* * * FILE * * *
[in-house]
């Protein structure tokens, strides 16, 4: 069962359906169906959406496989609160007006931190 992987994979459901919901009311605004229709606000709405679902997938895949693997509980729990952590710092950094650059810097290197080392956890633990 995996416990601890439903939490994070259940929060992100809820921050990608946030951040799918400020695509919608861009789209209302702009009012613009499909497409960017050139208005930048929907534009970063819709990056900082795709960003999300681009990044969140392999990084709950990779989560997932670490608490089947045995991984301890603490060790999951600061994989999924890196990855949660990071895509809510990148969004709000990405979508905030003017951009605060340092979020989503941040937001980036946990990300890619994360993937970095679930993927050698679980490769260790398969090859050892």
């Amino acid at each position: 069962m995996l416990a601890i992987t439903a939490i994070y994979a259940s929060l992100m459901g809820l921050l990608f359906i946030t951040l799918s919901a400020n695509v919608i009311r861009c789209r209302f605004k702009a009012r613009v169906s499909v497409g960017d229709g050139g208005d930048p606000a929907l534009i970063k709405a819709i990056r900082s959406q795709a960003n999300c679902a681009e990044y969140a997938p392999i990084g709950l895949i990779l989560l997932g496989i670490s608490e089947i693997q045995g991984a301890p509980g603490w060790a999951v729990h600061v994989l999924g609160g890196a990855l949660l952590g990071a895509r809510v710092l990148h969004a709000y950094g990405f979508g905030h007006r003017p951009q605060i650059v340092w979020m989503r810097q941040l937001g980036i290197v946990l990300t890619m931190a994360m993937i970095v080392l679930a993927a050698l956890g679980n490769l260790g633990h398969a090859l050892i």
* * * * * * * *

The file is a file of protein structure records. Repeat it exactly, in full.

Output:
[in-house]
């Protein structure tokens, strides 16, 4: 069962359906169906959406496989609160007006931190 992987994979459901919901009311605004229709606000709405679902997938895949693997509980729990952590710092950094650059810097290197080392956890633990 995996416990601890439903939490994070259940929060992100809820921050990608946030951040799918400020695509919608861009789209209302702009009012613009499909497409960017050139208005930048929907534009970063819709990056900082795709960003999300681009990044969140392999990084709950990779989560997932670490608490089947045995991984301890603490060790999951600061994989999924890196990855949660990071895509809510990148969004709000990405979508905030003017951009605060340092979020989503941040937001980036946990990300890619994360993937970095679930993927050698679980490769260790398969090859050892």
């Amino acid at each position: 069962m995996l416990a601890i992987t439903a939490i994070y994979a259940s929060l992100m459901g809820l921050l990608f359906i946030t951040l799918s919901a400020n695509v919608i009311r861009c789209r209302f605004k702009a009012r613009v169906s499909v497409g960017d229709g050139g208005d930048p606000a929907l534009i970063k709405a819709i990056r900082s959406q795709a960003n999300c679902a681009e990044y969140a997938p392999i990084g709950l895949i990779l989560l997932g496989i670490s608490e089947i693997q045995g991984a301890p509980g603490w060790a999951v729990h600061v994989l999924g609160g890196a990855l949660l952590g990071a895509r809510v710092l990148h969004a709000y950094g990405f979508g905030h007006r003017p951009q605060i650059v340092w979020m989503r810097q941040l937001g980036i290197v946990l990300t890619m931190a994360m993937i970095v080392l679930a993927a050698l956890g679980n490769l260790g633990h398969a090859l050892i």